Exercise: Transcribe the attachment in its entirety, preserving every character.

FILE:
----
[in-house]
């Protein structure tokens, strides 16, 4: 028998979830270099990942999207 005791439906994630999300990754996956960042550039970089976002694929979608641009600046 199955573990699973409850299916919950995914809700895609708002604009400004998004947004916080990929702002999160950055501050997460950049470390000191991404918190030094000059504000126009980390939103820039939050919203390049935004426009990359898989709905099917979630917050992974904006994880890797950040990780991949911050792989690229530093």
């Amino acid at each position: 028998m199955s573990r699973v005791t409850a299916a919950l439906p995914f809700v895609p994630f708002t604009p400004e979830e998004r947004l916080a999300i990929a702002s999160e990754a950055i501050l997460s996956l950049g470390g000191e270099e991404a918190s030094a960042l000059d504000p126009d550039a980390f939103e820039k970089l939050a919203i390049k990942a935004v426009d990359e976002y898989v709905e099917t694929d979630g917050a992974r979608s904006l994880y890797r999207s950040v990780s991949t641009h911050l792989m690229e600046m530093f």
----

[in-house]
């Protein structure tokens, strides 16, 4: 028998979830270099990942999207 005791439906994630999300990754996956960042550039970089976002694929979608641009600046 199955573990699973409850299916919950995914809700895609708002604009400004998004947004916080990929702002999160950055501050997460950049470390000191991404918190030094000059504000126009980390939103820039939050919203390049935004426009990359898989709905099917979630917050992974904006994880890797950040990780991949911050792989690229530093």
């Amino acid at each position: 028998m199955s573990r699973v005791t409850a299916a919950l439906p995914f809700v895609p994630f708002t604009p400004e979830e998004r947004l916080a999300i990929a702002s999160e990754a950055i501050l997460s996956l950049g470390g000191e270099e991404a918190s030094a960042l000059d504000p126009d550039a980390f939103e820039k970089l939050a919203i390049k990942a935004v426009d990359e976002y898989v709905e099917t694929d979630g917050a992974r979608s904006l994880y890797r999207s950040v990780s991949t641009h911050l792989m690229e600046m530093f």